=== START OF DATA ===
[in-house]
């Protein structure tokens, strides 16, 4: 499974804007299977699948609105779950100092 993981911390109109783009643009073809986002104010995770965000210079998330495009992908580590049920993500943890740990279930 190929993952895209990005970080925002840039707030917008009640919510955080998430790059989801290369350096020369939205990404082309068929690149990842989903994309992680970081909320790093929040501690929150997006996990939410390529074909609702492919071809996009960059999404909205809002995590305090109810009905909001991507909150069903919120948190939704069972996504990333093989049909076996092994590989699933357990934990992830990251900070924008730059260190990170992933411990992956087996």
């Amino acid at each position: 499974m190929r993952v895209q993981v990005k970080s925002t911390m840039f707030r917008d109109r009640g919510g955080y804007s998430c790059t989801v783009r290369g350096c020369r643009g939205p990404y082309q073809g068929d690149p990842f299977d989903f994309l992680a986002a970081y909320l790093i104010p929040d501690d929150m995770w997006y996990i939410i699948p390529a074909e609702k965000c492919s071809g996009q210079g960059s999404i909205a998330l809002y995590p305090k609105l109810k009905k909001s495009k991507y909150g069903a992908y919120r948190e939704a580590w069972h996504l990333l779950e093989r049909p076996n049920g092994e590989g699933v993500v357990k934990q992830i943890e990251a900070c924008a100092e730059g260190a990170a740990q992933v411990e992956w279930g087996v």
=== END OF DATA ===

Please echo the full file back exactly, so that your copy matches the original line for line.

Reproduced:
[in-house]
């Protein structure tokens, strides 16, 4: 499974804007299977699948609105779950100092 993981911390109109783009643009073809986002104010995770965000210079998330495009992908580590049920993500943890740990279930 190929993952895209990005970080925002840039707030917008009640919510955080998430790059989801290369350096020369939205990404082309068929690149990842989903994309992680970081909320790093929040501690929150997006996990939410390529074909609702492919071809996009960059999404909205809002995590305090109810009905909001991507909150069903919120948190939704069972996504990333093989049909076996092994590989699933357990934990992830990251900070924008730059260190990170992933411990992956087996």
């Amino acid at each position: 499974m190929r993952v895209q993981v990005k970080s925002t911390m840039f707030r917008d109109r009640g919510g955080y804007s998430c790059t989801v783009r290369g350096c020369r643009g939205p990404y082309q073809g068929d690149p990842f299977d989903f994309l992680a986002a970081y909320l790093i104010p929040d501690d929150m995770w997006y996990i939410i699948p390529a074909e609702k965000c492919s071809g996009q210079g960059s999404i909205a998330l809002y995590p305090k609105l109810k009905k909001s495009k991507y909150g069903a992908y919120r948190e939704a580590w069972h996504l990333l779950e093989r049909p076996n049920g092994e590989g699933v993500v357990k934990q992830i943890e990251a900070c924008a100092e730059g260190a990170a740990q992933v411990e992956w279930g087996v």